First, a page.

It is not permissible to sit on a grave, or lean on it, or walk over it. This is based on a hadith reported by ‘Amr bin Hazm who said: “The Prophet, peace be upon him, saw me leaning on a grave, so he said: ‘Do not harm the dweller in this grave or do not harm him.’’’ (Reported by Ahmad, who considers its chain of narrators as sound) Abu Hurairah reported: “The Prophet, peace be upon him, said: ‘It is better for you to sit on a glowing coal that burns through your clothes to your skin than to sit on a grave.’’ (Reported by Ahmad, Muslim, Abu Daw’ud, Nasa’i, and Ibn Majah) In the opinion of Ibn Hazm this statement amounts to an outright prohibition because of the warning contained in it. He said this is the opinion of a group of the early Muslims of whom Abu Hurairah is one.
The majority of scholars hold that such an act is merely disapproved. An-Nawawi said: “Ash-Shafi’i (See Al-Shafi’i’s work Al-Umm) and the companions mentioned in various narrations disapprove of sitting on a grave, holding it to be makruh tahrimi, (Makruh is divided into Makruh Tahrimi “that which is nearly unlawful without it being actually so,” and Makruh Tanzihi “that which approaches the lawful.”) a term well-known to jurists. The majority of scholars including An-Nakha’i, Al-Laith, Ahmad, and Daw ‘ud hold this view, they also disapprove of reclining or leaning on a grave.”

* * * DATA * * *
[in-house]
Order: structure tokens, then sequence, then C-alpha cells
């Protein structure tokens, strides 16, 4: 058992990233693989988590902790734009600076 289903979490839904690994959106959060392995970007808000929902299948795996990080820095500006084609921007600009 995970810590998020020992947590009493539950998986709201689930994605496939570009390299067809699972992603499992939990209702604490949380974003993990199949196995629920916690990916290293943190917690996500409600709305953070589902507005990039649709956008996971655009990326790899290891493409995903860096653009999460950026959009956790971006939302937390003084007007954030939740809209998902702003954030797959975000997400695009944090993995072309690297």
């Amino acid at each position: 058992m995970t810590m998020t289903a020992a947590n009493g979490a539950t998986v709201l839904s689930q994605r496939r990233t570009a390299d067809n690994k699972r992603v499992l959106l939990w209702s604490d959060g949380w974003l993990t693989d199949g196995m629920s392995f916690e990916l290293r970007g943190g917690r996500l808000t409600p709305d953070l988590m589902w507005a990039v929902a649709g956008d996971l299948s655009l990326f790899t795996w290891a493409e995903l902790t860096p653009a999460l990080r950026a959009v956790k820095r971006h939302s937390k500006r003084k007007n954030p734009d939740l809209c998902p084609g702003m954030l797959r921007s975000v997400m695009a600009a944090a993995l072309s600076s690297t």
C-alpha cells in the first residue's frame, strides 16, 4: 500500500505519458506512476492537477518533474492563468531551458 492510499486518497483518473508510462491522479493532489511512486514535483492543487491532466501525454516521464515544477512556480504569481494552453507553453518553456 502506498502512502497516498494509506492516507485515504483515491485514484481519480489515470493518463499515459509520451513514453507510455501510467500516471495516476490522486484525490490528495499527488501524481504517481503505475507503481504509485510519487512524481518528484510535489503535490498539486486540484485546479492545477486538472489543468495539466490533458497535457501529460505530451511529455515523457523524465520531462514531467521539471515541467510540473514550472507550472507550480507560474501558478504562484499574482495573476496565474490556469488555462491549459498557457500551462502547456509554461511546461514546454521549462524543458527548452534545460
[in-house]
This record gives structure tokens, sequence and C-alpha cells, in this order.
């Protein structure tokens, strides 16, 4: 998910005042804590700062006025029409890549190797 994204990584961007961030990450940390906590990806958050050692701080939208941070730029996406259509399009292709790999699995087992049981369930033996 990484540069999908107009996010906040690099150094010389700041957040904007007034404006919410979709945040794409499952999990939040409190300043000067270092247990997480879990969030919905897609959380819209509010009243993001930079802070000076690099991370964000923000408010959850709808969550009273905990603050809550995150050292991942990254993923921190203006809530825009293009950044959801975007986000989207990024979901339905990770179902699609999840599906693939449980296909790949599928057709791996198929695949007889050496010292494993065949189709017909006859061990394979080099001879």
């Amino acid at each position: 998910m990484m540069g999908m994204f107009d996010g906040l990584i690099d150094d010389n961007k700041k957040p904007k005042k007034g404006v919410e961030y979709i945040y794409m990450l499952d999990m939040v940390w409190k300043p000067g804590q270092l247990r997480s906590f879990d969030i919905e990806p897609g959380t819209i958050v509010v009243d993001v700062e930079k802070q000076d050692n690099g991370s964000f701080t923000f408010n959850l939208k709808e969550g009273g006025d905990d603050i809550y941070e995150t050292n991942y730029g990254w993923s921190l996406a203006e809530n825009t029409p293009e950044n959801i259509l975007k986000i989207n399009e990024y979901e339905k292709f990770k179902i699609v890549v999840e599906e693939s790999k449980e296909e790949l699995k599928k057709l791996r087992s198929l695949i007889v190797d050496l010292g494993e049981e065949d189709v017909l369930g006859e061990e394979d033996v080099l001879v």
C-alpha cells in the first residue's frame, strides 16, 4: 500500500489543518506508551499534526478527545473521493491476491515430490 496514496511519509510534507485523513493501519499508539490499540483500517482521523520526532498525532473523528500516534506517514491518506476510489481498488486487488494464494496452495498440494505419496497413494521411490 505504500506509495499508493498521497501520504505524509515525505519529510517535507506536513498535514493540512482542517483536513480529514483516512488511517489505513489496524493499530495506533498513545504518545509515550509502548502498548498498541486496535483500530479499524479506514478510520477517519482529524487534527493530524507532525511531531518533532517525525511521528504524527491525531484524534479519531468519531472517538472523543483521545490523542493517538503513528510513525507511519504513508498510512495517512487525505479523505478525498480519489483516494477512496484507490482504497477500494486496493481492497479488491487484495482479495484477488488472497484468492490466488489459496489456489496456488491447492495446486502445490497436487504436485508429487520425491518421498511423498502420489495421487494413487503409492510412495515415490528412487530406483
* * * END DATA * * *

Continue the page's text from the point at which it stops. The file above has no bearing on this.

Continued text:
Ibn ‘Umar, Abu Hanifah, and Malik are of the opinion that it is permissible to sit on a grave. Malik said: “We think that prohibition of sitting and leaning on graves means prohibition of using them to answer the call of nature.’’ (Al-Muwatta) He cited a weak hadith in this regard. Ahmad considers the interpretation of Malik weak and said: “This is not an argument.” An-Nawawi said that this interpretation is weak or false. Likewise, Ibn Hazm regards it invalid for a number of reasons. This difference of opinion concerns sitting on graves. However, there is agreement among the jurists; however, that sitting on the graves to answer the call of nature is unlawful. The jurists also agree on the permissibility of walking over graves if necessary, when for instance, there is no other way of reaching the grave of one’s dear one.
To be continued